Biden Holds Highest-Level Talks with China in Months, Says Economic Woes Make Taiwan Invasion Less Likely
U.S. President Joe Biden met with Chinese Premier Li Qiang on Sunday at the G20 summit in New Delhi, the highest level talks between the two countries in nearly 10 months.
Biden said the talks were “not confrontational at all” and that they discussed stability and the Southern Hemisphere. He also said that he believes China’s economic woes make it less likely to invade Taiwan.
“I don’t think this is going to cause China to invade Taiwan,” Biden said. “As a matter of fact, the opposite, probably doesn’t have the same capacity that it had before.”
The Chinese economy is facing a number of challenges, including a property slump, weak consumer spending, and tumbling credit growth. Li has said that China should achieve its 2023 growth target of around 5%, but some analysts think that a worse-than-expected slowdown is possible.
Biden’s comments on Taiwan are significant because they suggest that the United States is not taking the threat of a Chinese invasion lightly. However, he also said that he is “sincere about getting the relationship right” with China.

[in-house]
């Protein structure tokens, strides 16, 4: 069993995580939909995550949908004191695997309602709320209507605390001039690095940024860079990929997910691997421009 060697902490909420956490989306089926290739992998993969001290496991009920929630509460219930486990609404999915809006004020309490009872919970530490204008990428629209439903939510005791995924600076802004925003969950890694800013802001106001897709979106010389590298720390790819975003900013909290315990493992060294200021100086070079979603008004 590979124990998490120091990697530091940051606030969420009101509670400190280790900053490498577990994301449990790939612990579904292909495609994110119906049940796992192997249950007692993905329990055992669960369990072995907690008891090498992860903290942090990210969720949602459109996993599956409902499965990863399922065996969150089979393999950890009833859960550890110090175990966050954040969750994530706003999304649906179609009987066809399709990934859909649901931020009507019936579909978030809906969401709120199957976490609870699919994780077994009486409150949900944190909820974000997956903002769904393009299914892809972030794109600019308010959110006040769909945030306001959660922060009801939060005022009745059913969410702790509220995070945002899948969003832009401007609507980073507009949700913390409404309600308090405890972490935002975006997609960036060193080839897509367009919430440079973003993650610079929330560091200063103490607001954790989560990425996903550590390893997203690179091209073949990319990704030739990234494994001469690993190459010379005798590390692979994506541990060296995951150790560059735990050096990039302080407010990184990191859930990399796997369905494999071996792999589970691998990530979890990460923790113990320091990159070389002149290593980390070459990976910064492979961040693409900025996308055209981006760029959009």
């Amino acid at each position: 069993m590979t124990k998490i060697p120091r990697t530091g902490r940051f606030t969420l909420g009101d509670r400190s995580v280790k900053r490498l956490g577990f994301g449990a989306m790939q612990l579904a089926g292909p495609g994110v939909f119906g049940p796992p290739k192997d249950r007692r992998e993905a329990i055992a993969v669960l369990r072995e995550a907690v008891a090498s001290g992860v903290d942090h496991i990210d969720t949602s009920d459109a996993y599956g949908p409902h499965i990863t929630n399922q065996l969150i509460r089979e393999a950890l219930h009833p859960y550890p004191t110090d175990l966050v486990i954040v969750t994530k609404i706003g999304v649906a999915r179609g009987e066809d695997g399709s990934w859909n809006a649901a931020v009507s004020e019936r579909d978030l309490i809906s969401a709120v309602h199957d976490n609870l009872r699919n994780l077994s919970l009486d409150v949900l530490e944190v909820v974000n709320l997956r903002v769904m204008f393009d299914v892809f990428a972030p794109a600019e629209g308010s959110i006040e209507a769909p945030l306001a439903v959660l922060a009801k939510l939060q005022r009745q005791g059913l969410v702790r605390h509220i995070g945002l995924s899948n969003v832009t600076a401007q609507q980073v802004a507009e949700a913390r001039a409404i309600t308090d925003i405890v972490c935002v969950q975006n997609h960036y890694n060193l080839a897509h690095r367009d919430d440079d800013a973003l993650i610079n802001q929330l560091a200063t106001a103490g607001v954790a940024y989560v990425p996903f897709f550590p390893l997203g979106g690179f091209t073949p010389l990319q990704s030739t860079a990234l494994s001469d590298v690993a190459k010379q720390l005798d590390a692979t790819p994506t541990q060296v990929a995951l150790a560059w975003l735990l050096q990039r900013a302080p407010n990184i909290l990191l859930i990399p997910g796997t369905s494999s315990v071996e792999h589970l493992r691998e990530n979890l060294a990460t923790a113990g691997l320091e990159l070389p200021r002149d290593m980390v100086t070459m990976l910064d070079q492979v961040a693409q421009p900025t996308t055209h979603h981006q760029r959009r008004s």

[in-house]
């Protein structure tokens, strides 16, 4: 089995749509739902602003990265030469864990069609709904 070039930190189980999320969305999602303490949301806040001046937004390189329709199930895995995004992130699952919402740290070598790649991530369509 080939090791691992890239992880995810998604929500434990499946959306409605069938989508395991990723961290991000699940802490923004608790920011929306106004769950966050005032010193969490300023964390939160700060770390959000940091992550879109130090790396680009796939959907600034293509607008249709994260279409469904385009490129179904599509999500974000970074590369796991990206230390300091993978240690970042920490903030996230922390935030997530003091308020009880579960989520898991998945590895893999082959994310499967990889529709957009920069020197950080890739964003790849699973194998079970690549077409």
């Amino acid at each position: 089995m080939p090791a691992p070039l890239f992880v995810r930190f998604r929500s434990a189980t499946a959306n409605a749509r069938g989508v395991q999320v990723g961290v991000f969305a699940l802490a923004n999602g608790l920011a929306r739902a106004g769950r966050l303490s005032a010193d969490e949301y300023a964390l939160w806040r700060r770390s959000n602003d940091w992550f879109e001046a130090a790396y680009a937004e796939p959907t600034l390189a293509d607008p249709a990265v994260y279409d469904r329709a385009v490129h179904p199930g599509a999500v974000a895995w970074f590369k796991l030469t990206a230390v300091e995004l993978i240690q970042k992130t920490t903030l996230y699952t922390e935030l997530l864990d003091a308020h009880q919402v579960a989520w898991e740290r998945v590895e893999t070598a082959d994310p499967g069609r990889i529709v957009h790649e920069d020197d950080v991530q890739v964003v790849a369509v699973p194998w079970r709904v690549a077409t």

The two countries have been engaged in a number of disputes in recent years, including over trade, technology, and human rights. However, they have also made some progress in recent months, such as agreeing to a truce in their trade war.
It remains to be seen whether the latest talks between Biden and Li will lead to a lasting thaw in relations between the two countries. However, the fact that they were able to meet and discuss a range of issues is a positive sign.
In addition to the economic issues, Biden also raised concerns about China’s recent moves to curb the use of U.S.-designed Apple iPhones by state employees. He said that these moves amounted to trying to “change some of the rules of the game” on trade.
The talks between Biden and Li were the latest in a series of high-level exchanges between the two countries. In recent months, the two sides have also held talks on climate change and nuclear nonproliferation.
It remains to be seen whether these talks will lead to a breakthrough in any of these areas. However, they do suggest that the two countries are at least willing to engage in dialogue. This is a positive development, as it could help to reduce tensions and avoid conflict.
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